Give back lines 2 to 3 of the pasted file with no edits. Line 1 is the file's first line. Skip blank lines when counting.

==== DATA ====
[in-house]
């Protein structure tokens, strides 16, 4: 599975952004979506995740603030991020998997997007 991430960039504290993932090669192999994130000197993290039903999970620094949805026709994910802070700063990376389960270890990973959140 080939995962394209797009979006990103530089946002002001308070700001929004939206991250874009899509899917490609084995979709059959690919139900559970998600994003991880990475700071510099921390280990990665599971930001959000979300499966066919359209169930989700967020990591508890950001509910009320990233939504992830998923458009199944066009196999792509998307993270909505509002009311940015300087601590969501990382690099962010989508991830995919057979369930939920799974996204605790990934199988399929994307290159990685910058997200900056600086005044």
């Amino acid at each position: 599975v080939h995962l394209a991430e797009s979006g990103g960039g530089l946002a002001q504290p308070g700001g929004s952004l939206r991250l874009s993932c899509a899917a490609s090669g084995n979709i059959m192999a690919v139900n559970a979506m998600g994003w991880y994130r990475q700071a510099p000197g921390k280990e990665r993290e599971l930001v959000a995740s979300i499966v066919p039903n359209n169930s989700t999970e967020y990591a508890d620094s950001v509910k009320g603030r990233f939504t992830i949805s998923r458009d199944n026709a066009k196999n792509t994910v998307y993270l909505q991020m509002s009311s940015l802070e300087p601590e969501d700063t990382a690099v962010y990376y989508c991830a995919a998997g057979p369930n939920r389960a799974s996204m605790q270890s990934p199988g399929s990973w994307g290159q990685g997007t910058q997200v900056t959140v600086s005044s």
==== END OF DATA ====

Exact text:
């Protein structure tokens, strides 16, 4: 599975952004979506995740603030991020998997997007 991430960039504290993932090669192999994130000197993290039903999970620094949805026709994910802070700063990376389960270890990973959140 080939995962394209797009979006990103530089946002002001308070700001929004939206991250874009899509899917490609084995979709059959690919139900559970998600994003991880990475700071510099921390280990990665599971930001959000979300499966066919359209169930989700967020990591508890950001509910009320990233939504992830998923458009199944066009196999792509998307993270909505509002009311940015300087601590969501990382690099962010989508991830995919057979369930939920799974996204605790990934199988399929994307290159990685910058997200900056600086005044």
């Amino acid at each position: 599975v080939h995962l394209a991430e797009s979006g990103g960039g530089l946002a002001q504290p308070g700001g929004s952004l939206r991250l874009s993932c899509a899917a490609s090669g084995n979709i059959m192999a690919v139900n559970a979506m998600g994003w991880y994130r990475q700071a510099p000197g921390k280990e990665r993290e599971l930001v959000a995740s979300i499966v066919p039903n359209n169930s989700t999970e967020y990591a508890d620094s950001v509910k009320g603030r990233f939504t992830i949805s998923r458009d199944n026709a066009k196999n792509t994910v998307y993270l909505q991020m509002s009311s940015l802070e300087p601590e969501d700063t990382a690099v962010y990376y989508c991830a995919a998997g057979p369930n939920r389960a799974s996204m605790q270890s990934p199988g399929s990973w994307g290159q990685g997007t910058q997200v900056t959140v600086s005044s």